Update @ 8:40 p.m. OK, it was on CBS. It seemed somewhat surreal to be watching a clip of myself on American network television. I've been on television before, but this seemed completely otherworldly. Does that make sense?

The piece is available from the CBS News web site. Click here to go to the Video Archives page, then scroll down to Computer Battery Recall. Click the Play button - I suspect you'll need Real Media playback software installed on your PC.

More web content on CBS: the network has uploaded an extended clip of me talking about the issue. From the link above, select CBS Evening News, then scoll down to Laptop Hazard. The original report by Cyntha Bowers, Computer Battery Recall, is also available from this list.

The CTV NewsNet piece with Dan Matheson aired late this afternoon. The article on CTV's site is Dell recall stems from production flaw: experts. An updated link is here. The link to the video can be found here. I've added the video link to the sidebar as well, and will add more as they become available online.

Update @ 9:05 p.m. Marketplace - an American Public Media program - aired a piece entitled Is your laptop safe? The previous link is to the script. The link to the sound file (Real Media format) is here. The reporter was Janet Babin.

Update @ 11:18 p.m. CTV News has aired the piece by reporter Jed Kahane. The direct link is here. They've also placed a link to it on the article page and consolidated their content with the NewsNet material. They also tossed in a picture of me. Isn't that neat?

More stuff...
I'll keep adding as it hits the Net, so check back soon. I promise I'll make it fun.

Tin cup

Up until a few weeks ago, I had gone an entire lifetime without stepping foot on a golf course. I never much saw the point of the game, frankly. Whacking a little ball around just didn't seem like a worthwhile way to burn five or so hours of my life.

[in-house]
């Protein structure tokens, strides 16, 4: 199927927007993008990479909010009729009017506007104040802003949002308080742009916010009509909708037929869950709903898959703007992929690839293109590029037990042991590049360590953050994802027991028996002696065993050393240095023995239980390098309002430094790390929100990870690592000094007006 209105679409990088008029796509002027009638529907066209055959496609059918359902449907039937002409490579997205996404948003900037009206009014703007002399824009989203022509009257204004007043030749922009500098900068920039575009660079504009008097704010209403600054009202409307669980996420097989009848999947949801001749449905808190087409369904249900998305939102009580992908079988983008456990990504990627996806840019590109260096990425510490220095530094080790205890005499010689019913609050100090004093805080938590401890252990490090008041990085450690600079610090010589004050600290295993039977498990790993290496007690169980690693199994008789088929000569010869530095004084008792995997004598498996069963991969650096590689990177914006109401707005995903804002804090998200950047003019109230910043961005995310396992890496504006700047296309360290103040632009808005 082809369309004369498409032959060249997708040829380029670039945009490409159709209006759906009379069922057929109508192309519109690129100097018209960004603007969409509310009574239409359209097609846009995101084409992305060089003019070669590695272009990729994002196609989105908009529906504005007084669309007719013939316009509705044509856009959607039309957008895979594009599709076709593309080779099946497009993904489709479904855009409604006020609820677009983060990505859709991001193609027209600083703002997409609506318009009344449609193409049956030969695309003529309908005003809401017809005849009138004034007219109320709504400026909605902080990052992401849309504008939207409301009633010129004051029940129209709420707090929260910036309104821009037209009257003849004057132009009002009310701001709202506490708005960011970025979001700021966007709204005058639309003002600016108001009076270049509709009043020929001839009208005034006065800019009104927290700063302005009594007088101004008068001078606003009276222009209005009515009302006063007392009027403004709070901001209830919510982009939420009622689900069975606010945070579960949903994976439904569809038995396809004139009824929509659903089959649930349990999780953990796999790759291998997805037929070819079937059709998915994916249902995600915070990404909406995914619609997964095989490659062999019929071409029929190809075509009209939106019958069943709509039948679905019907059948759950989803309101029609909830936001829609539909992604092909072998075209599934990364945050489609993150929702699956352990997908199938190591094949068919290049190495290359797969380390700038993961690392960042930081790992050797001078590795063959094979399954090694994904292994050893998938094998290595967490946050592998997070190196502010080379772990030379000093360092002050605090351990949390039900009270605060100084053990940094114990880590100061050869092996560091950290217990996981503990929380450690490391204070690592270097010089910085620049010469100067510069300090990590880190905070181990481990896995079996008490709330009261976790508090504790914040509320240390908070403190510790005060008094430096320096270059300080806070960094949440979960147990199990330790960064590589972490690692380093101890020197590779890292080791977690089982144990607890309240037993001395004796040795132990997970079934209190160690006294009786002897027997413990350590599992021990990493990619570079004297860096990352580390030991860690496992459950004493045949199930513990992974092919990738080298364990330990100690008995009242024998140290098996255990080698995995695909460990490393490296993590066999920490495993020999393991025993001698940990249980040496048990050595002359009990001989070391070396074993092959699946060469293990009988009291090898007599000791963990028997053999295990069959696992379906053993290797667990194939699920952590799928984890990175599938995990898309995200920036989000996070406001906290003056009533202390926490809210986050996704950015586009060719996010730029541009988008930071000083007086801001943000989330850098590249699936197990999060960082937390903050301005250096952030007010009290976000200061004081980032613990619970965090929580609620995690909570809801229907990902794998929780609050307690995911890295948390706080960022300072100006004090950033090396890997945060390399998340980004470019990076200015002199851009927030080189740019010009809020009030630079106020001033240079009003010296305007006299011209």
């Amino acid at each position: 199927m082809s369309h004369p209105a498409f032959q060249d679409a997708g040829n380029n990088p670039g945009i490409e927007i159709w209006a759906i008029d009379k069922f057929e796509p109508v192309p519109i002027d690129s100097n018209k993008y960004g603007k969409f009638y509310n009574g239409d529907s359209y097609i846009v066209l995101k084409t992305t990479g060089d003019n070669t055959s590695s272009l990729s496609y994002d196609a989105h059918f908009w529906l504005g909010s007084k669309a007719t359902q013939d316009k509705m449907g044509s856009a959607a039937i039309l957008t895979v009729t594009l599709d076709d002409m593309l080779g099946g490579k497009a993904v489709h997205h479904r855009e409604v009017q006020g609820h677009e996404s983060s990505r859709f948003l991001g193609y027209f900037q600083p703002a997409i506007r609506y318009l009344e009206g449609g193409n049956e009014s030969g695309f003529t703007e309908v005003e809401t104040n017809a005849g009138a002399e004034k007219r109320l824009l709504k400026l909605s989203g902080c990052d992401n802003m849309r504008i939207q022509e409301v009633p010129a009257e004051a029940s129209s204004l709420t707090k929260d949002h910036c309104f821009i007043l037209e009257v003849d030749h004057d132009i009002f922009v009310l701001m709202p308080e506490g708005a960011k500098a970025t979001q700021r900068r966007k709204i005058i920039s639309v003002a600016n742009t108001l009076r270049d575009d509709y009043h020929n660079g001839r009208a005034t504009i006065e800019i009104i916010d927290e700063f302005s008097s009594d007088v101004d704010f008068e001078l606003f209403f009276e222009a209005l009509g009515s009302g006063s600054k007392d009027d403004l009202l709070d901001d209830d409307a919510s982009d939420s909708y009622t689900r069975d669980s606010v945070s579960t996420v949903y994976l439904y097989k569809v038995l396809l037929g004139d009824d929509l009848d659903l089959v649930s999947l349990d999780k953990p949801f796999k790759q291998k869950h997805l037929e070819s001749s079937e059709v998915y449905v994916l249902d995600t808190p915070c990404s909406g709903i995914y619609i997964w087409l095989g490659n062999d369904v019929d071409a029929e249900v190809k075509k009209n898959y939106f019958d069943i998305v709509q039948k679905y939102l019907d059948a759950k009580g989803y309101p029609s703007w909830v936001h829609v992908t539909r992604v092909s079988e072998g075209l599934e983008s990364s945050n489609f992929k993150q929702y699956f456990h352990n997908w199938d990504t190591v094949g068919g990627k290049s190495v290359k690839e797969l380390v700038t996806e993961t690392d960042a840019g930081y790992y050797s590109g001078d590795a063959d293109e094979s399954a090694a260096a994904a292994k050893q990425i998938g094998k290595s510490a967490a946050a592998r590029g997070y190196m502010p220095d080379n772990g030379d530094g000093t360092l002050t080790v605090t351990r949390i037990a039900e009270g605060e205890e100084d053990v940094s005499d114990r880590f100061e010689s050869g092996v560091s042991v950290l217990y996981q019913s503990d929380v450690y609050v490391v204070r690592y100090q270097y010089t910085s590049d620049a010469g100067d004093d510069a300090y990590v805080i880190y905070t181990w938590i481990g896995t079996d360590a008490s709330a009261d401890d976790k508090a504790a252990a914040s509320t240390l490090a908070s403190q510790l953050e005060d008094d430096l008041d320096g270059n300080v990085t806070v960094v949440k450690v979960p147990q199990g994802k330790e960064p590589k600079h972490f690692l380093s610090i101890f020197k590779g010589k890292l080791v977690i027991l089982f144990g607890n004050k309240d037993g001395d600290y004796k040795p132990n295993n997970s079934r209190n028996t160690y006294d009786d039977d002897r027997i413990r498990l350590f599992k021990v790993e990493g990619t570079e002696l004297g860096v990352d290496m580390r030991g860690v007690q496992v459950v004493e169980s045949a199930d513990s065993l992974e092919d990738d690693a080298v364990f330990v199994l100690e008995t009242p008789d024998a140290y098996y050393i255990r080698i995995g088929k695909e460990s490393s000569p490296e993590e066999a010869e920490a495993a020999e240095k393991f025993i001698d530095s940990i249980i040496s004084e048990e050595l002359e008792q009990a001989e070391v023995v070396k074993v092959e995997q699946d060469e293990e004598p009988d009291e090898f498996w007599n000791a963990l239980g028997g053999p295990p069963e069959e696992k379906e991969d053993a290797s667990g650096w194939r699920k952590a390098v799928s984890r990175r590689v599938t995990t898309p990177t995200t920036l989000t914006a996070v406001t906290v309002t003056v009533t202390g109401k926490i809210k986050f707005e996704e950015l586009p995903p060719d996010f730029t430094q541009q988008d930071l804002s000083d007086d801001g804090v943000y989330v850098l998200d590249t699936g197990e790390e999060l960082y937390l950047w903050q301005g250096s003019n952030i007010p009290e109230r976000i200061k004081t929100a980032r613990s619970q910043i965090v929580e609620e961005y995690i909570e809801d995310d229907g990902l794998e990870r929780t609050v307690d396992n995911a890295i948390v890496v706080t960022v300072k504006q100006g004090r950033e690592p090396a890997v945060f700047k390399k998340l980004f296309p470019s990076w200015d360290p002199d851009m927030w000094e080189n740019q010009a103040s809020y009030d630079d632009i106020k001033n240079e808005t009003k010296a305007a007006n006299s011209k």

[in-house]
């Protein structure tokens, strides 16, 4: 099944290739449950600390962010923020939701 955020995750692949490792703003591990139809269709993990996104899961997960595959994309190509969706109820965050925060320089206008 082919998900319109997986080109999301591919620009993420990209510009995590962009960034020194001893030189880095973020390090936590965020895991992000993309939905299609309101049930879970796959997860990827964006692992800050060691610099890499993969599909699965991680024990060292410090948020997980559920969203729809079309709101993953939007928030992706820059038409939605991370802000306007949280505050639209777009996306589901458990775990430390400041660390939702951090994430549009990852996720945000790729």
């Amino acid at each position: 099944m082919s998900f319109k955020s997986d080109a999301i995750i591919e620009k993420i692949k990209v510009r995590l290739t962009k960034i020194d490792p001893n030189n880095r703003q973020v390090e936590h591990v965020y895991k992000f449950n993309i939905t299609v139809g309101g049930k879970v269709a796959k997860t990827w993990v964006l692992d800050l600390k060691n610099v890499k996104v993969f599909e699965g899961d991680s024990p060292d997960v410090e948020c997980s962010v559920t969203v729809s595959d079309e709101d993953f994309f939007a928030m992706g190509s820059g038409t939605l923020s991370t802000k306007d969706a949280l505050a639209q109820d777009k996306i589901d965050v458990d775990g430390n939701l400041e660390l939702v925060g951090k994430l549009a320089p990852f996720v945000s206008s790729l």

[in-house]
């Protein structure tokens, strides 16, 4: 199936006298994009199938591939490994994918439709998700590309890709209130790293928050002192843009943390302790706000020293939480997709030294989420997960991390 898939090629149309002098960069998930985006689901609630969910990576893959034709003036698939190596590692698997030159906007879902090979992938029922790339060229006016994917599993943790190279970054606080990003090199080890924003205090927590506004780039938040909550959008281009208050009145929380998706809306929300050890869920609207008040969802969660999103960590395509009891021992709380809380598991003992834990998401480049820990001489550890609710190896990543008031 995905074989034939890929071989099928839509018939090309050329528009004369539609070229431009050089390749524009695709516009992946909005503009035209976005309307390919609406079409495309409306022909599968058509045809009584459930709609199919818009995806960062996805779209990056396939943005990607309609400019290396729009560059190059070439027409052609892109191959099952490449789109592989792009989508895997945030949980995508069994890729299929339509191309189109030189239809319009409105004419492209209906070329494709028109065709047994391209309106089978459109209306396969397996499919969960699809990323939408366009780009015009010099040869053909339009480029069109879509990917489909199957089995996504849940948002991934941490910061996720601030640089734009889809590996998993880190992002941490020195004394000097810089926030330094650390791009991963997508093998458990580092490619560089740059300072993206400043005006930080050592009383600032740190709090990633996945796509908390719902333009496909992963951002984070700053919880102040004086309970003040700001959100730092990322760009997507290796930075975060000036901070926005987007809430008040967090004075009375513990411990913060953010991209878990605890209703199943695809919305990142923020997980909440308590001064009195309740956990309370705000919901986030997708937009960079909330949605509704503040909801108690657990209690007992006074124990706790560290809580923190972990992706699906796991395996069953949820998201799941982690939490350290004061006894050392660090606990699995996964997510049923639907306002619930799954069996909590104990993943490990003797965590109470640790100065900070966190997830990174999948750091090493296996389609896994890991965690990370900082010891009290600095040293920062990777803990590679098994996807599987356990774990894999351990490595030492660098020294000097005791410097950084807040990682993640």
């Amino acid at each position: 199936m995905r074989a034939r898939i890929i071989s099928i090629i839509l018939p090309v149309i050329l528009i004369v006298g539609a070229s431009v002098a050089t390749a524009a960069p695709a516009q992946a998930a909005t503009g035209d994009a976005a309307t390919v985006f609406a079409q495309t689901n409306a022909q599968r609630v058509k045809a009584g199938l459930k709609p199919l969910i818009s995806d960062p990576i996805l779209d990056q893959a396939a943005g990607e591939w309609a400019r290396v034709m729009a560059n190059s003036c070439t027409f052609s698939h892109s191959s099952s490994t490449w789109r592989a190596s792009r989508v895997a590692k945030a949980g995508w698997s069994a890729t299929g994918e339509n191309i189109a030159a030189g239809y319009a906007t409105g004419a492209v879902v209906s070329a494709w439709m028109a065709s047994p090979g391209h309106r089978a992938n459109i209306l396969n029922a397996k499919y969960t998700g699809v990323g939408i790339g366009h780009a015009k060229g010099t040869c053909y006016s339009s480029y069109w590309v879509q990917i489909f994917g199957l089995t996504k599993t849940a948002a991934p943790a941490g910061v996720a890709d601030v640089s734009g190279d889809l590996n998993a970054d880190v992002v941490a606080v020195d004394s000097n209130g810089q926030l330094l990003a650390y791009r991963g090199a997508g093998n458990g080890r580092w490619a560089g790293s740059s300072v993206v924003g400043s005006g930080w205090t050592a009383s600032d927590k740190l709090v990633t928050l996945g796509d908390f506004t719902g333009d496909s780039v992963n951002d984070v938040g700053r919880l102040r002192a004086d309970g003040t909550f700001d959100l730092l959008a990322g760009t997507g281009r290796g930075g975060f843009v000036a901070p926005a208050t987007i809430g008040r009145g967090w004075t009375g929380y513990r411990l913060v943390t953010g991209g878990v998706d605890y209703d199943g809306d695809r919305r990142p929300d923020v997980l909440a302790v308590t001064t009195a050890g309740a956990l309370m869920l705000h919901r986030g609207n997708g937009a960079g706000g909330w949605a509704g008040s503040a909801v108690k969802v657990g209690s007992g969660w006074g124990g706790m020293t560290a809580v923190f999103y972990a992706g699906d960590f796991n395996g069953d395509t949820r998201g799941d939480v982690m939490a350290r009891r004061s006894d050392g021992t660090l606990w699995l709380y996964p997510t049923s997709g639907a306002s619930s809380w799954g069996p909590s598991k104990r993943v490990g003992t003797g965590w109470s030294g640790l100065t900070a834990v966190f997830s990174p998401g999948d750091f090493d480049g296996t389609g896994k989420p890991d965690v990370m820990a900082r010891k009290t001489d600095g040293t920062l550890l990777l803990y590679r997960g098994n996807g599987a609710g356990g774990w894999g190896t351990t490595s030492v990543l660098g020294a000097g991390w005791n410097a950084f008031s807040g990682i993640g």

So when the opportunity to hit the links came up, I wasn't sure what to do. After chatting it through with my wife, we concluded it would be a neat way to spend the day.

It was a corporate event. I had a late interview at the office, so I had to join my foursome in progress (please, no jokes.) I arrived at the course, and quickly found a golf cart. I drove around in the heat and humidity for about a half hour before I found the other three members of my foursome. (Those carts can really fly, BTW.)

The day was a hoot. Most of my shots sucked. Big time. But I had a couple of good drives and putts - admittely more from luck than anything else - and in the process was able to understand why people enjoy the game in the first place. I don't think I'll become a golf addict. But I now know enough about the game that I look forward to my next outing.

More important than the game, though, was the fact that I got to spend an afternoon with three really intriguing and fun colleagues. Something tells me the whole intent of the game of golf has precious little to do with the actual game of golf. Or at least that's the way it should be.

Oh, and I took my camera with me and got some neat pictures. Like this one.

Your turn: Do you golf? Why? Do you not golf? Why? Why does this game seem to generate such obsession in some folks.

Monday, August 14, 2006

Over the line

730 km of seemingly endless white lines between home and our destination. Hundreds more kilometers of the same scene on the way home before we arrived safely back in our driveway last night.

I took this out the passenger-side window somewhere near Kingston, Ontario last week. We were en route to Montreal for a bit of a summer vacation with family and friends. I was idly shooting out the window, thinking that I didn't have a shutter speed fast enough to capture the scene without a tremendous amount of blur.